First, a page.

In cities, medical care may appear to be accessible, but it may be of dubious quality and can be financially devastating. On the other hand, increased allowance and private health insurance enabled some people to end their dependence on government health facilities, and flaunt their choice of high-end private hospitals as a “status symbol.”
But for the majority seeking private care it was a necessity rather than a status given the decay in our public health infrastructure as a consequence of decades of neglect. This resulted in increasing “out-of-pocket” expenditure and often “catastrophic spending” pushing many to below the poverty line.

Paradigm shift towards private players in healthcare further impoverished the public health sector.
India’s shortage of doctors is well known. What is more important is the unequal distribution both in terms of urban-rural differences and public-private sectors. Rural India where 70% of our population live is served by only 30% of the doctors. The contrast between the proportion of doctors serving in the public and private sector is starker. Around 11% of them work in the public sector out of which barely 3% are in rural areas. Given this skewed distribution which shows no sign of balancing, one can question whether producing more doctors would solve the country’s health problems.

Efforts made to improve the health of the people since Independence.
Our government has implemented many national programs from time to time since independence with mixed results. The National Rural Health Mission (NRHM), launched in 2005 addressed rural healthcare which was in a state of neglect for many years. The NRHM laid the foundation for the more ambitious National Health Mission (NHM), which has two components: the NRHM and the National Urban Health Mission. The thrust is on improving and strengthening infrastructure in both rural and urban areas. While these programs were well planned, their execution in our large country with its regional disparities posed many challenges.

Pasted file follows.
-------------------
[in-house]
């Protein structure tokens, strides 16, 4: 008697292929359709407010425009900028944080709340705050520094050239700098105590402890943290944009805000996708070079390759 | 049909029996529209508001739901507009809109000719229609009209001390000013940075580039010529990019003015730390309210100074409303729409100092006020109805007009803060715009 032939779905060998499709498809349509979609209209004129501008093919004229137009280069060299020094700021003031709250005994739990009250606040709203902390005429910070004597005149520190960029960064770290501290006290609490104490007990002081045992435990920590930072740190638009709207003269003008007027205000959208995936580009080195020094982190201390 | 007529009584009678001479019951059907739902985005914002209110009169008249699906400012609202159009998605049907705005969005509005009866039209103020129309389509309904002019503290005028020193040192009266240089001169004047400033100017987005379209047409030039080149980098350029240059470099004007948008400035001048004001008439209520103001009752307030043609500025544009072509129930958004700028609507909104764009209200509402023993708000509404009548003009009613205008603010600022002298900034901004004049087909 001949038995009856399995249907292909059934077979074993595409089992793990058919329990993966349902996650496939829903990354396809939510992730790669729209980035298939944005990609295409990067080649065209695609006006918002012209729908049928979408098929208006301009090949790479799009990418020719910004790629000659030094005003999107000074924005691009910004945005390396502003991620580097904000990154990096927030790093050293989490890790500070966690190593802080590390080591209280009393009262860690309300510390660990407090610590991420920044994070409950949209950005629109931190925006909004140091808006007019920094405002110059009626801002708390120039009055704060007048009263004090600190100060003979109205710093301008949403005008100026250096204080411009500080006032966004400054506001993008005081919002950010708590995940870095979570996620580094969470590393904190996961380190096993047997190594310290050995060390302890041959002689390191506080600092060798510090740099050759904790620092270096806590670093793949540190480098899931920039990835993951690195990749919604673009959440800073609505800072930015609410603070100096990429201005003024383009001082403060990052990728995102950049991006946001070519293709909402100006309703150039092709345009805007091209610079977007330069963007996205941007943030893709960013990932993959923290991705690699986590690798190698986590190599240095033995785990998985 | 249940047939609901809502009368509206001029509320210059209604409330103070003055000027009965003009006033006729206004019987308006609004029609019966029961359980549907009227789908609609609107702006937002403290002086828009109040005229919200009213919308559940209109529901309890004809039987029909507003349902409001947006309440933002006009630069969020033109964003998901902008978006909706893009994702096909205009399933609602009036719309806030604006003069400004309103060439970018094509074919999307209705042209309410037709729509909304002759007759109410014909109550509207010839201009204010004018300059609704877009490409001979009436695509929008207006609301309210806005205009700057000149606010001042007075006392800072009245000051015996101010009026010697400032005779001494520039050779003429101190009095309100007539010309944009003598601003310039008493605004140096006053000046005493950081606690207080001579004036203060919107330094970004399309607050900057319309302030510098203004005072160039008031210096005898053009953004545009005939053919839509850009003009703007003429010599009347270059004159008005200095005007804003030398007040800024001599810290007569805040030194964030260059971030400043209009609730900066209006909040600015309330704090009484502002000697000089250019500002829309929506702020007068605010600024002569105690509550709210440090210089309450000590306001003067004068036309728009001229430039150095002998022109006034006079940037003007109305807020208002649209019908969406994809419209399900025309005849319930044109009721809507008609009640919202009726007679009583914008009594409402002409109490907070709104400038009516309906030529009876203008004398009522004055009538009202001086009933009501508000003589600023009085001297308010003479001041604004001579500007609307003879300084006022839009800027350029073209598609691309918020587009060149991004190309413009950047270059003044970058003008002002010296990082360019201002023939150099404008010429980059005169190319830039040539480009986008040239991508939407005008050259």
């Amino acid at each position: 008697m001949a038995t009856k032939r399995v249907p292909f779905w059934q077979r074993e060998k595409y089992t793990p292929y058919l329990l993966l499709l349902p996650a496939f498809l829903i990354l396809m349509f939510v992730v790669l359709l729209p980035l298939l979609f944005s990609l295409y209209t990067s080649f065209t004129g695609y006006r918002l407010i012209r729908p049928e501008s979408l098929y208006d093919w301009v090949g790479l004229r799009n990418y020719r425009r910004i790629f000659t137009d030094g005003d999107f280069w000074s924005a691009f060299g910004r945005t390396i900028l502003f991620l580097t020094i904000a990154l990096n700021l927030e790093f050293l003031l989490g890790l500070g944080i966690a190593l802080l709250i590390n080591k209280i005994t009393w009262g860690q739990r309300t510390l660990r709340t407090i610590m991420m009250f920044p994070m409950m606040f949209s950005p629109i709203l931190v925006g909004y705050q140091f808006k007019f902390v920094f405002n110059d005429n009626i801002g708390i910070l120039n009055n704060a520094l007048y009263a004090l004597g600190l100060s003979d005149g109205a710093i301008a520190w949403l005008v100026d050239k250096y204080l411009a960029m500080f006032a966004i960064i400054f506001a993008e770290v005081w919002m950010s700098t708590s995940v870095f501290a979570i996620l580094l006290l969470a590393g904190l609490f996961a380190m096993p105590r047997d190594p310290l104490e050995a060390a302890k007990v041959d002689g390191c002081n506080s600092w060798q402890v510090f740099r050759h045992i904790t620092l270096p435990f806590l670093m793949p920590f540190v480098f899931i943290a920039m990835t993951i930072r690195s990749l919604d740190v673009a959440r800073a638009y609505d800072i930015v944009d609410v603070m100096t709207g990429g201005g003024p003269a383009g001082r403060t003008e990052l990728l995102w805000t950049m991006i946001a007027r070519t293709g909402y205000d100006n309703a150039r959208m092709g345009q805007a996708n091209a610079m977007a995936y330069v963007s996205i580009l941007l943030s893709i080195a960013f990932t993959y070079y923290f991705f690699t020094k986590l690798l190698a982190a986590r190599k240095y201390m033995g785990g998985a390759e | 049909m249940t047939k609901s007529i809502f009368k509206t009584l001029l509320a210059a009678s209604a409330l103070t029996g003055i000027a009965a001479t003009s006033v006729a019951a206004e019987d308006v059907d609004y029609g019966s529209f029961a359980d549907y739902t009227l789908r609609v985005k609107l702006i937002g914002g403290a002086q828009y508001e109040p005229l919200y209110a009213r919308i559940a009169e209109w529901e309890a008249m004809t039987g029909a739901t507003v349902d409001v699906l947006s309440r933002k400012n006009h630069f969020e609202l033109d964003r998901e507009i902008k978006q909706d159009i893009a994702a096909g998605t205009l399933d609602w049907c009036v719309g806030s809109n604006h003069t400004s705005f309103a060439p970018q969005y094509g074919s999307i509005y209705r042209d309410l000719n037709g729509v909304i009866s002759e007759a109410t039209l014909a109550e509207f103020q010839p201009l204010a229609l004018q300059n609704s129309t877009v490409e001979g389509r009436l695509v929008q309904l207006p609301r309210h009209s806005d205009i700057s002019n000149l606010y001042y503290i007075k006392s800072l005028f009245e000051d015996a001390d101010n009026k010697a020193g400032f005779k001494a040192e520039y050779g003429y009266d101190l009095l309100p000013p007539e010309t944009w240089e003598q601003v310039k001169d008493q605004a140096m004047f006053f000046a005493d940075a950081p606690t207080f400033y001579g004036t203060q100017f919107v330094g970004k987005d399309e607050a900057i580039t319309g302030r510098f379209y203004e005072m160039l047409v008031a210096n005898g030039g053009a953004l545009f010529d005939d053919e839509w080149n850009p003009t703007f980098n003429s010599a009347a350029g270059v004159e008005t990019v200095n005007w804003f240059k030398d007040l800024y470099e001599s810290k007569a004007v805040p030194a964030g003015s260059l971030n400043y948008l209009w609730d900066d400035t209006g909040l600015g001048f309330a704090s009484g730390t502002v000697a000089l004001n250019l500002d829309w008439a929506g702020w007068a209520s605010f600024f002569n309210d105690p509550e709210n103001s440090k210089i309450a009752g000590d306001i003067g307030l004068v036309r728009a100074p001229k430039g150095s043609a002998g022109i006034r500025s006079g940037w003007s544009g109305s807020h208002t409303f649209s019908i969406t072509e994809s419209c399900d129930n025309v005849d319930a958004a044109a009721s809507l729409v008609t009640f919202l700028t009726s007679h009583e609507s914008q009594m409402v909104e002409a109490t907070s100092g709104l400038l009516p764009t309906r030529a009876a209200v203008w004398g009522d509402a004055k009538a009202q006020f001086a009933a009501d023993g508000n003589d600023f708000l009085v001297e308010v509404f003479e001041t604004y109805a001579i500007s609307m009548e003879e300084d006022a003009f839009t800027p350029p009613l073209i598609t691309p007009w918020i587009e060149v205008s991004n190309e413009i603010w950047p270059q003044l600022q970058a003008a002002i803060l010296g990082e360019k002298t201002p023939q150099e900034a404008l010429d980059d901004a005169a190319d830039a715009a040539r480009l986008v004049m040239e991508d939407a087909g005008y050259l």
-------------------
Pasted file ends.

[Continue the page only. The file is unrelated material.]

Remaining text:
National Health Policy 2017, Ayushman Bharat Program. A thin coat of paint on the underbelly of our poor health infrastructure and a thick coat on the surface.
With much promise and expectations, the bold and ambitious Ayushman Bharat Program (ABP) was included in the Union Budget of 2018-19. The ABP consisted of two strategies: first, the delivery of comprehensive primary level healthcare by upgrading 150,000 health subcentres (SC) and Primary Health Centres (PHC) to Health and Wellness Centres (HWC) by the year 2022, and secondly, catering for secondary and tertiary level medical care under Pradhan Mantri Jan Arogya Yojana (PMJAY). It was claimed that PMJAY is the world’s largest health program. What is paradoxical is that no significant financial provisions were made to beef up the ailing public health infrastructure in the country.

For example, the Finance Ministry allocated Rs 1,200 crore for the health and wellness centres in 2018-19 which translates to Rs 80,000 per centre. Essentially it was just a thin coat of paint for the old primary healthcare centres which were renamed for the occasion. The PMJAY got a slightly thicker coat of paint. The budget allocation for PMJAY at the launch in 2018-19 was Rs 2,000 crore, which was twice the previous year’s budget for the Rashtriya Swastha Bima Yoyana, the PMJAY’s predecessor, which got engulfed under the PMJAY. Essentially, both of the components of the Ayushman Bharat Program, the HWCs and the PMJAY were old wine in new bottles.